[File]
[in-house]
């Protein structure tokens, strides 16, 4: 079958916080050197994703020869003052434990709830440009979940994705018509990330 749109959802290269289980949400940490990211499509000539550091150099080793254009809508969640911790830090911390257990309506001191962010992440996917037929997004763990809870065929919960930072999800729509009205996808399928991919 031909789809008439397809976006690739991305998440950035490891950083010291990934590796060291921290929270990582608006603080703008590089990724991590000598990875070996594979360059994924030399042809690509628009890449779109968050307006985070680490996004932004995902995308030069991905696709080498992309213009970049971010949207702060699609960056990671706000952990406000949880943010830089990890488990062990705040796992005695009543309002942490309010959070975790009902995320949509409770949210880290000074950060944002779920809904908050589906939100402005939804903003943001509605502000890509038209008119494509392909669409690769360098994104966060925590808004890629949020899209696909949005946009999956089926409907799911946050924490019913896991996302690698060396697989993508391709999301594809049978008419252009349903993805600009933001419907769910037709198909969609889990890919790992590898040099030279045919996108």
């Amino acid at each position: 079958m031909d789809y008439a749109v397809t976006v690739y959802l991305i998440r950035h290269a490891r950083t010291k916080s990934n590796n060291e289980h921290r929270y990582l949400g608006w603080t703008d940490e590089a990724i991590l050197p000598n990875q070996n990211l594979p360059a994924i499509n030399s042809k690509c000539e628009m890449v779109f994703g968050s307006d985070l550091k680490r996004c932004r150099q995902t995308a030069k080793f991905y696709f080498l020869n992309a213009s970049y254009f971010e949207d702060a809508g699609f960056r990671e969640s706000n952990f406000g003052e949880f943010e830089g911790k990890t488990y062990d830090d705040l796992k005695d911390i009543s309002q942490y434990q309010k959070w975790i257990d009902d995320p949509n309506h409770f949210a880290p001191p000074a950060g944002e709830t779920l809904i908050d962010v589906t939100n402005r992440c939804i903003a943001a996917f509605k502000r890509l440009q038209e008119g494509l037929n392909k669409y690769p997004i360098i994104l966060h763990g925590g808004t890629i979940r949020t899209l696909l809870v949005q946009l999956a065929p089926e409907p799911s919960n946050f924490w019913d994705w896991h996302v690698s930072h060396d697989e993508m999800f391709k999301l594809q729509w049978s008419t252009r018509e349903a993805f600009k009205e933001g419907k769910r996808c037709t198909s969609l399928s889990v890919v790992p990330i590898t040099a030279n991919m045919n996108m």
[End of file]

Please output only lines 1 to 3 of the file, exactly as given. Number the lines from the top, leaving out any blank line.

[in-house]
């Protein structure tokens, strides 16, 4: 079958916080050197994703020869003052434990709830440009979940994705018509990330 749109959802290269289980949400940490990211499509000539550091150099080793254009809508969640911790830090911390257990309506001191962010992440996917037929997004763990809870065929919960930072999800729509009205996808399928991919 031909789809008439397809976006690739991305998440950035490891950083010291990934590796060291921290929270990582608006603080703008590089990724991590000598990875070996594979360059994924030399042809690509628009890449779109968050307006985070680490996004932004995902995308030069991905696709080498992309213009970049971010949207702060699609960056990671706000952990406000949880943010830089990890488990062990705040796992005695009543309002942490309010959070975790009902995320949509409770949210880290000074950060944002779920809904908050589906939100402005939804903003943001509605502000890509038209008119494509392909669409690769360098994104966060925590808004890629949020899209696909949005946009999956089926409907799911946050924490019913896991996302690698060396697989993508391709999301594809049978008419252009349903993805600009933001419907769910037709198909969609889990890919790992590898040099030279045919996108």
């Amino acid at each position: 079958m031909d789809y008439a749109v397809t976006v690739y959802l991305i998440r950035h290269a490891r950083t010291k916080s990934n590796n060291e289980h921290r929270y990582l949400g608006w603080t703008d940490e590089a990724i991590l050197p000598n990875q070996n990211l594979p360059a994924i499509n030399s042809k690509c000539e628009m890449v779109f994703g968050s307006d985070l550091k680490r996004c932004r150099q995902t995308a030069k080793f991905y696709f080498l020869n992309a213009s970049y254009f971010e949207d702060a809508g699609f960056r990671e969640s706000n952990f406000g003052e949880f943010e830089g911790k990890t488990y062990d830090d705040l796992k005695d911390i009543s309002q942490y434990q309010k959070w975790i257990d009902d995320p949509n309506h409770f949210a880290p001191p000074a950060g944002e709830t779920l809904i908050d962010v589906t939100n402005r992440c939804i903003a943001a996917f509605k502000r890509l440009q038209e008119g494509l037929n392909k669409y690769p997004i360098i994104l966060h763990g925590g808004t890629i979940r949020t899209l696909l809870v949005q946009l999956a065929p089926e409907p799911s919960n946050f924490w019913d994705w896991h996302v690698s930072h060396d697989e993508m999800f391709k999301l594809q729509w049978s008419t252009r018509e349903a993805f600009k009205e933001g419907k769910r996808c037709t198909s969609l399928s889990v890919v790992p990330i590898t040099a030279n991919m045919n996108m």